The Enquirer reports that Cincinnati Police Officer Patrick Caton and two others are to be promoted to the rank of sergeant tomorrow. Caton was one of two officers (the other was Blaine Jorg) involved in the in-custody death of Roger Owensby, Jr.
Following Owensby's death, Officer Caton was arrested, criminally charged, and fired from the force. He was acquitted of assault, and an arbitrator subsequently found (in a decision upheld by the Ohio Supreme Court) that dismissal was too harsh, and reduced the penalty to a five-day suspension.
Caton received $200,000 in back pay from the City. The family of Roger Owensby received $6.5 million from the City in settlement of a wrongful death lawsuit.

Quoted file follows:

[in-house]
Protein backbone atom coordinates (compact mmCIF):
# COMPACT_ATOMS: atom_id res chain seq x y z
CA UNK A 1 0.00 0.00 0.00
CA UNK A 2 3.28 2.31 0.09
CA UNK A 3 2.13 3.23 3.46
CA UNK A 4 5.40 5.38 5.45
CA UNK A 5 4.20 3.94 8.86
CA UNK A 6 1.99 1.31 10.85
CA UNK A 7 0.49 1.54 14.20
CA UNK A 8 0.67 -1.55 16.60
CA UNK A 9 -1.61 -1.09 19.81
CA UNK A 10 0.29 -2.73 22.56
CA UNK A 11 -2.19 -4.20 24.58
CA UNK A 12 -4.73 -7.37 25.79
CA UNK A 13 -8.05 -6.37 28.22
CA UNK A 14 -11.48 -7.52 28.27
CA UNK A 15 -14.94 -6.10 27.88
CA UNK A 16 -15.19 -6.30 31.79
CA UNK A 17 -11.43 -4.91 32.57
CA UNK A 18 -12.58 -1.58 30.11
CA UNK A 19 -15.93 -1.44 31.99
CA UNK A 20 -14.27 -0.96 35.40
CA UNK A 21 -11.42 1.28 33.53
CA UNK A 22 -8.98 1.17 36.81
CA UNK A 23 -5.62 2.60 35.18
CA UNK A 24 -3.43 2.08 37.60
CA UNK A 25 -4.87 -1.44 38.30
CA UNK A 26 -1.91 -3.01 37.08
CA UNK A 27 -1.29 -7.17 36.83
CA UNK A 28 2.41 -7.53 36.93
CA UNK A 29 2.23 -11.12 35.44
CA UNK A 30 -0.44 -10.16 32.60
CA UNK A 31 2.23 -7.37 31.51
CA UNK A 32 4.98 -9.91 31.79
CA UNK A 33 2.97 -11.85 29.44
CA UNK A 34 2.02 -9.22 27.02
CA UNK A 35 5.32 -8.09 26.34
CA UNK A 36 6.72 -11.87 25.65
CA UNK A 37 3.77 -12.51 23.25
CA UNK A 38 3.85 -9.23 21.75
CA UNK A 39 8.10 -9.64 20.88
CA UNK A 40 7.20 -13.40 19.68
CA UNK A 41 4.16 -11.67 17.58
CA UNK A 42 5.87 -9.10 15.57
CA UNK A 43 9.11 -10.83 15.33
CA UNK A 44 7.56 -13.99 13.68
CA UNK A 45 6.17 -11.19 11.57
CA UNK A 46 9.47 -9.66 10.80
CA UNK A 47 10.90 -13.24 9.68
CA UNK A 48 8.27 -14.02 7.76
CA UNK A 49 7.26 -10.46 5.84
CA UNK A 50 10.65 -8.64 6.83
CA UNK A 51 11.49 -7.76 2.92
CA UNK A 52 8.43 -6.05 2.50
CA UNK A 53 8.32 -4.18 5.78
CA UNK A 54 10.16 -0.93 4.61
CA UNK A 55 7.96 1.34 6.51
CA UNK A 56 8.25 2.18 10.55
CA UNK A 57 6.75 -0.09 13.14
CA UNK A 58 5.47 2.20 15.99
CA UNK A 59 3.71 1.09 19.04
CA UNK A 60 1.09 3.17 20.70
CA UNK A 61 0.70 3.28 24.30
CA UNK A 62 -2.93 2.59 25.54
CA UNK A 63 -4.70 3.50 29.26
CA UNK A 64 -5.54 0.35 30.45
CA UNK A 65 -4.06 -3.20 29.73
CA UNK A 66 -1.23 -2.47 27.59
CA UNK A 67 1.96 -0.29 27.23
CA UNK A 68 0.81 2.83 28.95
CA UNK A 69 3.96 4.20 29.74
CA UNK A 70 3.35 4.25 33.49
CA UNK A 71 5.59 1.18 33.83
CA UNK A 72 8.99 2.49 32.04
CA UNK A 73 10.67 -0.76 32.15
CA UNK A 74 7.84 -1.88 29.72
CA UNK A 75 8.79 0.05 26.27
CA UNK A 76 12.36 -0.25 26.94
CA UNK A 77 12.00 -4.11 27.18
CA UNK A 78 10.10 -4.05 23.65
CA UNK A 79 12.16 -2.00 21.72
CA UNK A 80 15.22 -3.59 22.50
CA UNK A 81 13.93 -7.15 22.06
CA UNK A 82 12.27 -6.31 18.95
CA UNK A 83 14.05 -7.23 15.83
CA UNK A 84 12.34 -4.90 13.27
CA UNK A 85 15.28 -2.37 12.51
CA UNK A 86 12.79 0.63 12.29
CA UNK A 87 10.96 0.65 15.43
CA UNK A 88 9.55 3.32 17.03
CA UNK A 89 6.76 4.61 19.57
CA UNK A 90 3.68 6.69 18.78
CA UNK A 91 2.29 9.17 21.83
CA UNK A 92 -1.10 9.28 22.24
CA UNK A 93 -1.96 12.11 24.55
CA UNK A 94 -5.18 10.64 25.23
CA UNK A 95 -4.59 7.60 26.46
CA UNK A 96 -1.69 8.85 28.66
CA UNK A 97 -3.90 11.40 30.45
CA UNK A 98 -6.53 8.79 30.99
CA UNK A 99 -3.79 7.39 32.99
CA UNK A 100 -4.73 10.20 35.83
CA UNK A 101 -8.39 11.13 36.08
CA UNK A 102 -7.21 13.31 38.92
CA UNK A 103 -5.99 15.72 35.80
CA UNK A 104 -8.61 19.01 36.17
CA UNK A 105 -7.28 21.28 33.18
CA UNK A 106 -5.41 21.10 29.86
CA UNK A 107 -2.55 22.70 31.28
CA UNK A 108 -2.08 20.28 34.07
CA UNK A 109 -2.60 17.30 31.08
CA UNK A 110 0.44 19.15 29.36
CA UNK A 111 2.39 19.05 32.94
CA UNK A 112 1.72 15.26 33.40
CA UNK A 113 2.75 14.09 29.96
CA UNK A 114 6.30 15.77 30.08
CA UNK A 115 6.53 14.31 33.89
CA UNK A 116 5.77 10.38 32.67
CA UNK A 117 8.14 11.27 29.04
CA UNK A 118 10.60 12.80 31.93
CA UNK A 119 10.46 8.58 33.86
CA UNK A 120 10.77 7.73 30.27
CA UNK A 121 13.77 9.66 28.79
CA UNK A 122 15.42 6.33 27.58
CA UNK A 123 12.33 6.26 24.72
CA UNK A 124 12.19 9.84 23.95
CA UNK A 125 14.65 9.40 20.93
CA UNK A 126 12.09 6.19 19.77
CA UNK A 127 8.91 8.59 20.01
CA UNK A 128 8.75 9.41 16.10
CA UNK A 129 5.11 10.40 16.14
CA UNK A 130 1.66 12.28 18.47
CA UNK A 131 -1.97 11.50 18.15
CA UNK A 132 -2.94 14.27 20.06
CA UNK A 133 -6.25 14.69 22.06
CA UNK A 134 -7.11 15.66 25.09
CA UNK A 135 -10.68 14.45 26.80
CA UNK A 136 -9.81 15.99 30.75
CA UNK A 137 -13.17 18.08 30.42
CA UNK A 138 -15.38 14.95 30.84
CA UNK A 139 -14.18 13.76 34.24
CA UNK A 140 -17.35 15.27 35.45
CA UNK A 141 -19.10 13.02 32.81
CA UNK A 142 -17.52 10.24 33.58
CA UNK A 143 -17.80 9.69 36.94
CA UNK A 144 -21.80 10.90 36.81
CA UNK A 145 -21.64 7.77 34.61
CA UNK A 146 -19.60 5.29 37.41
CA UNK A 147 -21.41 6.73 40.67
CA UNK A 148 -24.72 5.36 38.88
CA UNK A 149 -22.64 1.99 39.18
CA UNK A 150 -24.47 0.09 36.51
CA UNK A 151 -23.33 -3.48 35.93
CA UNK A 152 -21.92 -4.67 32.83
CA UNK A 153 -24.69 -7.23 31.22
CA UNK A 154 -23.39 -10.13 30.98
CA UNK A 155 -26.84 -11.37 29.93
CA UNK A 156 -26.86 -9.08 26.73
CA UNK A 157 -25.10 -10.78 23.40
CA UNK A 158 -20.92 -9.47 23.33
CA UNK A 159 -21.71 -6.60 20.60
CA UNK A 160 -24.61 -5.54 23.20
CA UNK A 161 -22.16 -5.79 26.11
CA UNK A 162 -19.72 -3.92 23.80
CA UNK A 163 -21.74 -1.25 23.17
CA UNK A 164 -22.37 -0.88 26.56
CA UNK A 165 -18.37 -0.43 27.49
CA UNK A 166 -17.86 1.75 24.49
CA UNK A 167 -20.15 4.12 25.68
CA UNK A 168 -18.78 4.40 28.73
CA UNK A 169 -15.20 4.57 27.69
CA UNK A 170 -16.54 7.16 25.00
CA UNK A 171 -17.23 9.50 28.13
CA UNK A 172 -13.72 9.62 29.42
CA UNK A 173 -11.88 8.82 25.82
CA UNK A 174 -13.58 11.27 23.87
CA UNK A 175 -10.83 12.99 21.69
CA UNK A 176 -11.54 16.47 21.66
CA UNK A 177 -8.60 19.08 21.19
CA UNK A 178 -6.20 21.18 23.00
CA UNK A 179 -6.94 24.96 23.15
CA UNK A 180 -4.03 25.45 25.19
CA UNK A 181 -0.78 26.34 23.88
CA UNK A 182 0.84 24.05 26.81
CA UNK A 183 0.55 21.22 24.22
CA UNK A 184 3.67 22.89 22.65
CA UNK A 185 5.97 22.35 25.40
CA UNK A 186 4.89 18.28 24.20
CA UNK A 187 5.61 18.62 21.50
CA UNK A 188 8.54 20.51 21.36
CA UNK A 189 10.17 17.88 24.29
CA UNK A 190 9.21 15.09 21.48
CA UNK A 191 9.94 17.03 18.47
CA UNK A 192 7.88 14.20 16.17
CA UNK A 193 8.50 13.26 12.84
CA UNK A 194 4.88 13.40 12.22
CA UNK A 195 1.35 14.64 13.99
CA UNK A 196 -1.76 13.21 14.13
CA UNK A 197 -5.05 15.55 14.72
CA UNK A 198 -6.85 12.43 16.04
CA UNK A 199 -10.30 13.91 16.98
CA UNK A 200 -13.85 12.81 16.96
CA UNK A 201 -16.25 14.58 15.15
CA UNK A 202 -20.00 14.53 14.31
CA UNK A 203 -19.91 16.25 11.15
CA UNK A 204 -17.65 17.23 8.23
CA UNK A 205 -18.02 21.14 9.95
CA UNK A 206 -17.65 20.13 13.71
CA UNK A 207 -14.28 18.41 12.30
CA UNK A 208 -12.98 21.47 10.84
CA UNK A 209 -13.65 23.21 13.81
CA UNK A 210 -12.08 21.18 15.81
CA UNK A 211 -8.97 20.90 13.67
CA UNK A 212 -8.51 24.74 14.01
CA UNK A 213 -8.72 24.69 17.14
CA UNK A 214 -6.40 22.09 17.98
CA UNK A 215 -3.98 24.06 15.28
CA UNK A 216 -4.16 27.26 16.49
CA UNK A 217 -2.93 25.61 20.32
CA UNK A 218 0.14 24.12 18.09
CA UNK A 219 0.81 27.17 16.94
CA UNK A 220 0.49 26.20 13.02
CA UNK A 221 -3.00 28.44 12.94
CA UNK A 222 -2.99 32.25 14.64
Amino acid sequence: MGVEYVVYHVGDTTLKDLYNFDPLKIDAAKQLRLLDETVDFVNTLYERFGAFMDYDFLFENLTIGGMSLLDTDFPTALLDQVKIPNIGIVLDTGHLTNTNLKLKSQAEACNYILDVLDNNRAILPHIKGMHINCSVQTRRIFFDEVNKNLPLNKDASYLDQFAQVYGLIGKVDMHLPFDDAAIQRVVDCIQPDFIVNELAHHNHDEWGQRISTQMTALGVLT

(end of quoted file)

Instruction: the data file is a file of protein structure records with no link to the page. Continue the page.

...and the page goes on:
As the Enquirer notes, sergeants are named based on the placement on a "promotion-eligible" list, which is created solely as a function of an officer's score on a written test (as mandated by the collective bargaining agreement that governs his employment), not any exercise of discretion on the part of CPD supervisors. Here is what appears to be the current promotion-eligible list. As long as a list is "active"--which this one is until July 2008--each time a sergeant position becomes vacant, the highest non-promoted candidate gets the job. For instance, see this press release from October announcing the promotion of the 17th, 19th, and 20th candidates on the list.
This will almost certainly bring up bad memories and angry feelings for some in Cincinnati.